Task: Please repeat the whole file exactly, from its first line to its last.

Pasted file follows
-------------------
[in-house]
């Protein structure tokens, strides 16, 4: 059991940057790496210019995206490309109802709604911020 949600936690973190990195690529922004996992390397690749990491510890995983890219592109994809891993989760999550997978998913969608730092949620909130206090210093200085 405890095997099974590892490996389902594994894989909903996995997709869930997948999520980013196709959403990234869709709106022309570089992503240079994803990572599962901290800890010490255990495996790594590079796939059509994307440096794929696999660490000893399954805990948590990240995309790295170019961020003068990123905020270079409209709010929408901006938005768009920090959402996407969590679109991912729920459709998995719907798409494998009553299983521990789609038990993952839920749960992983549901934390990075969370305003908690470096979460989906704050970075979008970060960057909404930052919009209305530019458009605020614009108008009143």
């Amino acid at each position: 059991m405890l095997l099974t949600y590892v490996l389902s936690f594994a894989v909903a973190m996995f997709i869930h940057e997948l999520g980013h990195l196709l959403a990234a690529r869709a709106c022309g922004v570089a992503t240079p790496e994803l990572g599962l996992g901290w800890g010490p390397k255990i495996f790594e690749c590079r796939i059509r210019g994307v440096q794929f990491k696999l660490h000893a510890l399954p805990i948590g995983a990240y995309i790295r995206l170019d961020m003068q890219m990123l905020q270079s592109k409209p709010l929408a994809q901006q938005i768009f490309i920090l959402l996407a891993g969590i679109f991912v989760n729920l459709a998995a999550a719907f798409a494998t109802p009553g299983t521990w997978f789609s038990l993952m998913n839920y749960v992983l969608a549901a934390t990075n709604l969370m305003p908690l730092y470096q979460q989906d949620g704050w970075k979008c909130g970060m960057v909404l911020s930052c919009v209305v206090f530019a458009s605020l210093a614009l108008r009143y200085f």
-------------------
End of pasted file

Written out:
[in-house]
């Protein structure tokens, strides 16, 4: 059991940057790496210019995206490309109802709604911020 949600936690973190990195690529922004996992390397690749990491510890995983890219592109994809891993989760999550997978998913969608730092949620909130206090210093200085 405890095997099974590892490996389902594994894989909903996995997709869930997948999520980013196709959403990234869709709106022309570089992503240079994803990572599962901290800890010490255990495996790594590079796939059509994307440096794929696999660490000893399954805990948590990240995309790295170019961020003068990123905020270079409209709010929408901006938005768009920090959402996407969590679109991912729920459709998995719907798409494998009553299983521990789609038990993952839920749960992983549901934390990075969370305003908690470096979460989906704050970075979008970060960057909404930052919009209305530019458009605020614009108008009143």
């Amino acid at each position: 059991m405890l095997l099974t949600y590892v490996l389902s936690f594994a894989v909903a973190m996995f997709i869930h940057e997948l999520g980013h990195l196709l959403a990234a690529r869709a709106c022309g922004v570089a992503t240079p790496e994803l990572g599962l996992g901290w800890g010490p390397k255990i495996f790594e690749c590079r796939i059509r210019g994307v440096q794929f990491k696999l660490h000893a510890l399954p805990i948590g995983a990240y995309i790295r995206l170019d961020m003068q890219m990123l905020q270079s592109k409209p709010l929408a994809q901006q938005i768009f490309i920090l959402l996407a891993g969590i679109f991912v989760n729920l459709a998995a999550a719907f798409a494998t109802p009553g299983t521990w997978f789609s038990l993952m998913n839920y749960v992983l969608a549901a934390t990075n709604l969370m305003p908690l730092y470096q979460q989906d949620g704050w970075k979008c909130g970060m960057v909404l911020s930052c919009v209305v206090f530019a458009s605020l210093a614009l108008r009143y200085f």